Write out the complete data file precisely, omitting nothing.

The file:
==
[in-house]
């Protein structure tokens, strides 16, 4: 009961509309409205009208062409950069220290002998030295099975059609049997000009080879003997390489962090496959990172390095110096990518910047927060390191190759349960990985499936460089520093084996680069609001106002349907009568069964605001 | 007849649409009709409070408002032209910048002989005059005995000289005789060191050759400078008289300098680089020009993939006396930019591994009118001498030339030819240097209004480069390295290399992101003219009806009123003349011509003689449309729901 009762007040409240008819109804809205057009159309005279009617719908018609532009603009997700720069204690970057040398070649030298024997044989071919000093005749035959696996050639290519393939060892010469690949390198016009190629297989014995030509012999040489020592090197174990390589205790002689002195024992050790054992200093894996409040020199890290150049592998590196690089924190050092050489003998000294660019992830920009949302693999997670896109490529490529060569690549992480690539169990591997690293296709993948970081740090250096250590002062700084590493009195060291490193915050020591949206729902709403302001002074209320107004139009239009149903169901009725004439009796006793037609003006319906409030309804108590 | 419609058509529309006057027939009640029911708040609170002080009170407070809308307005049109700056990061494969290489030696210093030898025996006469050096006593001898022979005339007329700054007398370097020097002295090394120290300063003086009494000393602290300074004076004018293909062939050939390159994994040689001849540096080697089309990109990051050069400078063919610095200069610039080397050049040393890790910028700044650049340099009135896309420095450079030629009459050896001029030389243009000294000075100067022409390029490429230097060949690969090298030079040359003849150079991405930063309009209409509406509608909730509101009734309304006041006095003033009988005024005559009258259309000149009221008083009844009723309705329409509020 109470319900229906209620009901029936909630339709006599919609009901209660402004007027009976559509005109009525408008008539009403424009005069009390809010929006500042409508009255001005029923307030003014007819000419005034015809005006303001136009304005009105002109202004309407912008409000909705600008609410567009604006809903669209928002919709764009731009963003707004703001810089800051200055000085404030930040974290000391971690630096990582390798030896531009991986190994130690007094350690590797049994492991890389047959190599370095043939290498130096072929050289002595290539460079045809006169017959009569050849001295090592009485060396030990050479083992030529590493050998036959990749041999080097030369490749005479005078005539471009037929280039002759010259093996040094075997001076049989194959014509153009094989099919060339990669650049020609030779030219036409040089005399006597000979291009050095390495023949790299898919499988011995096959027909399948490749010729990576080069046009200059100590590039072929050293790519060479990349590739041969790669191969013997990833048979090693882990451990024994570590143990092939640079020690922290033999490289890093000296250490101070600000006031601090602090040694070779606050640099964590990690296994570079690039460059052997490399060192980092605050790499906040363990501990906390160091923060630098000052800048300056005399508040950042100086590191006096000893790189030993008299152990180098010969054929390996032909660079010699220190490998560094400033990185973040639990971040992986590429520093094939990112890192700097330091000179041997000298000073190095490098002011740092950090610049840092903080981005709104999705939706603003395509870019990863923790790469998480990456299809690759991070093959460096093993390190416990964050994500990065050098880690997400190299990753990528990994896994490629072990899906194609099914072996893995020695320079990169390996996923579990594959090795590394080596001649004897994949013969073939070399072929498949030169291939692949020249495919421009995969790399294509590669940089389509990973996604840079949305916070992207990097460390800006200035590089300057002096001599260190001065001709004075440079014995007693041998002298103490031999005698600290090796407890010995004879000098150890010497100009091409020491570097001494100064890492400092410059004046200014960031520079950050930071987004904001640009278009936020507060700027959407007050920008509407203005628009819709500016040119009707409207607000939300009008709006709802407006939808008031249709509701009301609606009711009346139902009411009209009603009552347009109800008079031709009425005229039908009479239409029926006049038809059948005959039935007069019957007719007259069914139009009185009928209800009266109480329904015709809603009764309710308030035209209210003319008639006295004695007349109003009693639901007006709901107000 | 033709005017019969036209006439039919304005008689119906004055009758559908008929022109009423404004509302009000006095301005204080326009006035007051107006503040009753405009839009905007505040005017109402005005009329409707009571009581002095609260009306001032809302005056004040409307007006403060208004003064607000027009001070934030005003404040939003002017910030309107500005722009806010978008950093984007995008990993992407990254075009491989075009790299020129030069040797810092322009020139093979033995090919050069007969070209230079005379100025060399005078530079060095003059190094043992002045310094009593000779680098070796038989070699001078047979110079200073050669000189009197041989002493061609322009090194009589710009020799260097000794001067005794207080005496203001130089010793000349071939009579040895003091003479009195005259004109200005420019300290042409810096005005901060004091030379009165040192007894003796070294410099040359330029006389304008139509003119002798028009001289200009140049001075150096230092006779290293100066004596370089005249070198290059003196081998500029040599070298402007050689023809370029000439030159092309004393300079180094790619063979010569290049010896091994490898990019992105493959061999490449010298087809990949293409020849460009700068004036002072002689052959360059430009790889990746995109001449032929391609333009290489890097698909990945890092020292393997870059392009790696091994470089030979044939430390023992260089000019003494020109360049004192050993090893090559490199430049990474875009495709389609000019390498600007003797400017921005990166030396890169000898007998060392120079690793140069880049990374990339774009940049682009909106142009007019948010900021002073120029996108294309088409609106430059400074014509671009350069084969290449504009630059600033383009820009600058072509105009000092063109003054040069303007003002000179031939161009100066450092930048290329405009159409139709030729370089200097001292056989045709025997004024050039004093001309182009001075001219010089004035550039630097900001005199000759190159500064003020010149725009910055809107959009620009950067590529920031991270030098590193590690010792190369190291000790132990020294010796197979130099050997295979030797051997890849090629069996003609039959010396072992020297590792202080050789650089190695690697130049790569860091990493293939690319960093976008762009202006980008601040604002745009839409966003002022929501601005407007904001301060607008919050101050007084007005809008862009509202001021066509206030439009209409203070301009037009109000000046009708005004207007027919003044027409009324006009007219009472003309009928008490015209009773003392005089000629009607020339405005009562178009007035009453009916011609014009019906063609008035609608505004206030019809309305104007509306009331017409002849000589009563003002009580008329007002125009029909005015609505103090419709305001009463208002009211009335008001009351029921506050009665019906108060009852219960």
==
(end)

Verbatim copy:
[in-house]
């Protein structure tokens, strides 16, 4: 009961509309409205009208062409950069220290002998030295099975059609049997000009080879003997390489962090496959990172390095110096990518910047927060390191190759349960990985499936460089520093084996680069609001106002349907009568069964605001 | 007849649409009709409070408002032209910048002989005059005995000289005789060191050759400078008289300098680089020009993939006396930019591994009118001498030339030819240097209004480069390295290399992101003219009806009123003349011509003689449309729901 009762007040409240008819109804809205057009159309005279009617719908018609532009603009997700720069204690970057040398070649030298024997044989071919000093005749035959696996050639290519393939060892010469690949390198016009190629297989014995030509012999040489020592090197174990390589205790002689002195024992050790054992200093894996409040020199890290150049592998590196690089924190050092050489003998000294660019992830920009949302693999997670896109490529490529060569690549992480690539169990591997690293296709993948970081740090250096250590002062700084590493009195060291490193915050020591949206729902709403302001002074209320107004139009239009149903169901009725004439009796006793037609003006319906409030309804108590 | 419609058509529309006057027939009640029911708040609170002080009170407070809308307005049109700056990061494969290489030696210093030898025996006469050096006593001898022979005339007329700054007398370097020097002295090394120290300063003086009494000393602290300074004076004018293909062939050939390159994994040689001849540096080697089309990109990051050069400078063919610095200069610039080397050049040393890790910028700044650049340099009135896309420095450079030629009459050896001029030389243009000294000075100067022409390029490429230097060949690969090298030079040359003849150079991405930063309009209409509406509608909730509101009734309304006041006095003033009988005024005559009258259309000149009221008083009844009723309705329409509020 109470319900229906209620009901029936909630339709006599919609009901209660402004007027009976559509005109009525408008008539009403424009005069009390809010929006500042409508009255001005029923307030003014007819000419005034015809005006303001136009304005009105002109202004309407912008409000909705600008609410567009604006809903669209928002919709764009731009963003707004703001810089800051200055000085404030930040974290000391971690630096990582390798030896531009991986190994130690007094350690590797049994492991890389047959190599370095043939290498130096072929050289002595290539460079045809006169017959009569050849001295090592009485060396030990050479083992030529590493050998036959990749041999080097030369490749005479005078005539471009037929280039002759010259093996040094075997001076049989194959014509153009094989099919060339990669650049020609030779030219036409040089005399006597000979291009050095390495023949790299898919499988011995096959027909399948490749010729990576080069046009200059100590590039072929050293790519060479990349590739041969790669191969013997990833048979090693882990451990024994570590143990092939640079020690922290033999490289890093000296250490101070600000006031601090602090040694070779606050640099964590990690296994570079690039460059052997490399060192980092605050790499906040363990501990906390160091923060630098000052800048300056005399508040950042100086590191006096000893790189030993008299152990180098010969054929390996032909660079010699220190490998560094400033990185973040639990971040992986590429520093094939990112890192700097330091000179041997000298000073190095490098002011740092950090610049840092903080981005709104999705939706603003395509870019990863923790790469998480990456299809690759991070093959460096093993390190416990964050994500990065050098880690997400190299990753990528990994896994490629072990899906194609099914072996893995020695320079990169390996996923579990594959090795590394080596001649004897994949013969073939070399072929498949030169291939692949020249495919421009995969790399294509590669940089389509990973996604840079949305916070992207990097460390800006200035590089300057002096001599260190001065001709004075440079014995007693041998002298103490031999005698600290090796407890010995004879000098150890010497100009091409020491570097001494100064890492400092410059004046200014960031520079950050930071987004904001640009278009936020507060700027959407007050920008509407203005628009819709500016040119009707409207607000939300009008709006709802407006939808008031249709509701009301609606009711009346139902009411009209009603009552347009109800008079031709009425005229039908009479239409029926006049038809059948005959039935007069019957007719007259069914139009009185009928209800009266109480329904015709809603009764309710308030035209209210003319008639006295004695007349109003009693639901007006709901107000 | 033709005017019969036209006439039919304005008689119906004055009758559908008929022109009423404004509302009000006095301005204080326009006035007051107006503040009753405009839009905007505040005017109402005005009329409707009571009581002095609260009306001032809302005056004040409307007006403060208004003064607000027009001070934030005003404040939003002017910030309107500005722009806010978008950093984007995008990993992407990254075009491989075009790299020129030069040797810092322009020139093979033995090919050069007969070209230079005379100025060399005078530079060095003059190094043992002045310094009593000779680098070796038989070699001078047979110079200073050669000189009197041989002493061609322009090194009589710009020799260097000794001067005794207080005496203001130089010793000349071939009579040895003091003479009195005259004109200005420019300290042409810096005005901060004091030379009165040192007894003796070294410099040359330029006389304008139509003119002798028009001289200009140049001075150096230092006779290293100066004596370089005249070198290059003196081998500029040599070298402007050689023809370029000439030159092309004393300079180094790619063979010569290049010896091994490898990019992105493959061999490449010298087809990949293409020849460009700068004036002072002689052959360059430009790889990746995109001449032929391609333009290489890097698909990945890092020292393997870059392009790696091994470089030979044939430390023992260089000019003494020109360049004192050993090893090559490199430049990474875009495709389609000019390498600007003797400017921005990166030396890169000898007998060392120079690793140069880049990374990339774009940049682009909106142009007019948010900021002073120029996108294309088409609106430059400074014509671009350069084969290449504009630059600033383009820009600058072509105009000092063109003054040069303007003002000179031939161009100066450092930048290329405009159409139709030729370089200097001292056989045709025997004024050039004093001309182009001075001219010089004035550039630097900001005199000759190159500064003020010149725009910055809107959009620009950067590529920031991270030098590193590690010792190369190291000790132990020294010796197979130099050997295979030797051997890849090629069996003609039959010396072992020297590792202080050789650089190695690697130049790569860091990493293939690319960093976008762009202006980008601040604002745009839409966003002022929501601005407007904001301060607008919050101050007084007005809008862009509202001021066509206030439009209409203070301009037009109000000046009708005004207007027919003044027409009324006009007219009472003309009928008490015209009773003392005089000629009607020339405005009562178009007035009453009916011609014009019906063609008035609608505004206030019809309305104007509306009331017409002849000589009563003002009580008329007002125009029909005015609505103090419709305001009463208002009211009335008001009351029921506050009665019906108060009852219960």